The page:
The end goal is for children to learn to love the scriptures and hear God’s voice in His holy word. But how best to accomplish that goal? Specifically, should scriptures on electronic devices be allowed in Primary? You and the Lord will figure out the right answer for your Primary, and that answer may change over time. But here are a few considerations, and a list of pros and cons. Thanks to guests Stacy and Jennifer R.
who added their thoughts!
- Using phones to access scriptures should never be a means of separating those families with more money from those with less, or making any child feel uncomfortable if they don’t have a phone.
- Stacy: “Whichever method you choose, give kids plenty of wait time for them to find the reference. It is very frustrating to still be looking for a scripture when someone is already reading it. When this happens a few times, kids lose interest in even trying to look up the reference.”
BENEFITS OF ELECTRONIC SCRIPTURES:
- What better time to learn to use the Church’s extensive online materials and to learn appropriate etiquette regarding phone use than in Primary? Jennifer R.: “The Church has been asking all members to move toward online class manuals for years, in addition to the amount of resources being put into apps and web materials. Two weeks ago I showed both Junior and Senior Primary how to access the music app (the icon is green with a gold note) and make a playlist of this year’s Primary songs. (CDs are so ‘old school!’ They want mp3’s now!) Some may say the kids could end up just playing games on their phones. That could be true in some cases, just as some adults do in class. But the adults were never taught as children how to self-govern with smart phones. Perhaps we have a golden opportunity to teach the next generation of leaders some e-manners. Our Primary presidency does a good job of being in different parts of the room. They can see who isn’t looking up scriptures and then gently redirect the child. Phones get put under chairs if an activity or song requires action.”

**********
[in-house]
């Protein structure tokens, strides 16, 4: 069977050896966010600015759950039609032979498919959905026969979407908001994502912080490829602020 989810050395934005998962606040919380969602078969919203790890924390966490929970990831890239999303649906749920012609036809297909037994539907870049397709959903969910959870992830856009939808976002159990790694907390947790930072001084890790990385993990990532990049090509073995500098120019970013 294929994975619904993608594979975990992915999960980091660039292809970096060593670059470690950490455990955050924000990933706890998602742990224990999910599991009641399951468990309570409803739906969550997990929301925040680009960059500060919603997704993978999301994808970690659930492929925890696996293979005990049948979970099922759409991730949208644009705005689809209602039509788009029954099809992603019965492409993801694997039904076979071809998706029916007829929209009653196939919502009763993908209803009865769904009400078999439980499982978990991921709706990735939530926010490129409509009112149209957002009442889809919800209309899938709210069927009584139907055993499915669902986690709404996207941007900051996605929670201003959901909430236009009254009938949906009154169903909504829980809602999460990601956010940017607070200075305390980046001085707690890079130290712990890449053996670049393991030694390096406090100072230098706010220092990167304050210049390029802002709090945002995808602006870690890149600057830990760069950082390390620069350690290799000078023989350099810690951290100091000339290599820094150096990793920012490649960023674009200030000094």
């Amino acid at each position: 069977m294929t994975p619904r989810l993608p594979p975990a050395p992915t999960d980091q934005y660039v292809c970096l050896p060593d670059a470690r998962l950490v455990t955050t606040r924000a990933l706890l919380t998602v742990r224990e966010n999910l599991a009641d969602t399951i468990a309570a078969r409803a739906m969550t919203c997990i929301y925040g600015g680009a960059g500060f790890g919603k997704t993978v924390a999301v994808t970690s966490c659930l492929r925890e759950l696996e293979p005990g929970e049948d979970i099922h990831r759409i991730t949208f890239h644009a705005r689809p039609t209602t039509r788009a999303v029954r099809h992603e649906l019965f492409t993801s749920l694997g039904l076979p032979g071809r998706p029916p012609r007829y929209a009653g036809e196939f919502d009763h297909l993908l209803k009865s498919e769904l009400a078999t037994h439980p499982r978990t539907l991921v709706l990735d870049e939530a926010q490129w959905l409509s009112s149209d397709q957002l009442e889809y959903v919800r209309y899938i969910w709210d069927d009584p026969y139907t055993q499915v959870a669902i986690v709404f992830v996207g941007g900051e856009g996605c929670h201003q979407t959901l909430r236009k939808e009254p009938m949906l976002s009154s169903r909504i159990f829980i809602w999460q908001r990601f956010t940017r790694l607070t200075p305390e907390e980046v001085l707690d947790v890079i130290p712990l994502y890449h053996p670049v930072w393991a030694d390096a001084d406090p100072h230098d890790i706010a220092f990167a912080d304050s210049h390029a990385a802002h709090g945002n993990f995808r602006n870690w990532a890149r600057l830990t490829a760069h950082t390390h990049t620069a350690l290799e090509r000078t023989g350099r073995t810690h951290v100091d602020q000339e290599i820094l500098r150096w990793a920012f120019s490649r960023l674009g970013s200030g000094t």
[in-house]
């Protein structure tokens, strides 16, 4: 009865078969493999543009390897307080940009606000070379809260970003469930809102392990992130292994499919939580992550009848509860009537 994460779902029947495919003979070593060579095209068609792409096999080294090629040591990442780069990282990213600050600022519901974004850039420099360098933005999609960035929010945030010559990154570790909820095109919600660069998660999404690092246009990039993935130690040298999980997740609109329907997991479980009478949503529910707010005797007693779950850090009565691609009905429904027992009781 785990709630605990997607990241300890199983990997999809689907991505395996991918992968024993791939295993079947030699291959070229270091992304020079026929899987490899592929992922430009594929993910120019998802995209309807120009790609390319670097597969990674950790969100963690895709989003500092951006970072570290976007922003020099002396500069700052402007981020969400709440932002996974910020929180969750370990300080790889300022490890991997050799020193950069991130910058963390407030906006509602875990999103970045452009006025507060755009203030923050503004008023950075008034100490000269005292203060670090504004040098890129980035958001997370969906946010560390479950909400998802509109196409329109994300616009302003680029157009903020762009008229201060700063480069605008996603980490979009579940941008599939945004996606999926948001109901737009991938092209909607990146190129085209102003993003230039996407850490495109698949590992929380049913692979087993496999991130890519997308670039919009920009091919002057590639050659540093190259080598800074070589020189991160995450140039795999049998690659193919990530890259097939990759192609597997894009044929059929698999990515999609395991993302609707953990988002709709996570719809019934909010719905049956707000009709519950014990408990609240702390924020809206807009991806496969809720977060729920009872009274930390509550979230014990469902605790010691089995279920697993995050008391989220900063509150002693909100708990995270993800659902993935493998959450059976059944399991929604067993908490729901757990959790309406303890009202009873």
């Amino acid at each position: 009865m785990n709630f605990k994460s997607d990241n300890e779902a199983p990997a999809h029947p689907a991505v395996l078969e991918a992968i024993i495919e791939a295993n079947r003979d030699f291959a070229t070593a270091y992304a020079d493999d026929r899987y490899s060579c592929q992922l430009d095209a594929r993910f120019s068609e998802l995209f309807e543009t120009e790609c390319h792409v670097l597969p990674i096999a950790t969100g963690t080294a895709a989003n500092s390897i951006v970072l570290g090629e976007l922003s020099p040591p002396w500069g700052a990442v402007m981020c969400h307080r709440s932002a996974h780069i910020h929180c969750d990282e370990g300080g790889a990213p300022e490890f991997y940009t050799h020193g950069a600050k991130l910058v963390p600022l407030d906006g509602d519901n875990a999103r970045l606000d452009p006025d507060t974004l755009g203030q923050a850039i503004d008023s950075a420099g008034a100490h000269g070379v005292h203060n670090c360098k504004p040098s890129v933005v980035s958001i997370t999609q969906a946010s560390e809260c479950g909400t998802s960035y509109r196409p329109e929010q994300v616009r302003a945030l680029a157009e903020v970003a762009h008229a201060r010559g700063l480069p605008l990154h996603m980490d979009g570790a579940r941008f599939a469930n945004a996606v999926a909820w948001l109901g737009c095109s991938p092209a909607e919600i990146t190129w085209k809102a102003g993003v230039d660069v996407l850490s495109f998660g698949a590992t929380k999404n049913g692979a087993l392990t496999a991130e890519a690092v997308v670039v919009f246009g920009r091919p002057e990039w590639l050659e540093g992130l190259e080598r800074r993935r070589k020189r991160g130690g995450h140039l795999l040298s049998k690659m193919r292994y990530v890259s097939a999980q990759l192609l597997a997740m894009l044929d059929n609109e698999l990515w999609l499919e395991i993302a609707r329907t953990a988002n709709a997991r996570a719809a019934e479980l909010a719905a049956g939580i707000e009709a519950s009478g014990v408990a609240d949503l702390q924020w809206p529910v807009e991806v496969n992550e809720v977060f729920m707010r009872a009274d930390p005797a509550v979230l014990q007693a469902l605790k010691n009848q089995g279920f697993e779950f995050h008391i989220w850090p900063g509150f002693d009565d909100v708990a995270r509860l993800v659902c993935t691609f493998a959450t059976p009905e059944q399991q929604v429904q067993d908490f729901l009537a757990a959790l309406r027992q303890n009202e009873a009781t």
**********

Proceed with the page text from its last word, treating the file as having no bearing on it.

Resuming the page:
- Navigating in the scriptures can be easier with technology. This is especially helpful as children are beginning their exposure to the scriptures. For example, children need not know what book of scriptures contains Moses 1:39 in order to locate this scripture: “For behold, this is my work and my glory—to bring to pass the immortality and eternal life of man” (from the Pearl of Great Price, not the Old Testament with the rest of Moses’ story, naturally).
- Stacy adds: “For new or struggling readers there is the option of text to speech, which aids in comprehension. You can have one word read or a whole verse or chapter.”
BENEFITS OF BOUND SCRIPTURES:
- I’d hate to think we’re raising a whole generation that can’t study the scriptures if the power is out. Or what if they’re called on a mission to a remote region where technology is scarce and electricity is precious and expensive — will their scripture study skills grind to a halt?
- Research is mixed about how electronics affect understanding. For example, this Scientific American article states, “Whether they realize it or not, many people approach computers and tablets with a state of mind less conducive to learning than the one they bring to paper.” An article in Wired.com is titled “Why the Smart Reading Device of the Future May Be … Paper.” It states “in a world of screen ubiquity, many people still prefer to do their serious reading on paper. When I need to read deeply—when I want to lose myself in a story or an intellectual journey, when focus and comprehension are paramount—I still turn to paper.” This absolutely applies to scripture study: focus and comprehension ARE paramount.
- Stacy: “If using hard copies I always write the reference. And give tips, like this: Alma is in the Book of Mormon, about in the middle of the book, maybe even a page number.”
Stacy adds: We need not suppose that one way is better than another when we are working with children. Our way may not be better for them.
With all this in mind, here’s my personal thoughts. Ideally, I hope children learn to read the scriptures in both formats over time, and make intelligent choices about which format works best for them in what circumstances. Perhaps Primary leaders might have some weeks using only paper scriptures (borrowing copies from the library) and other weeks where either paper or electronics are allowed.
I’m sure the Lord will guide you as you seek to immerse His beloved children in His word in the scriptures.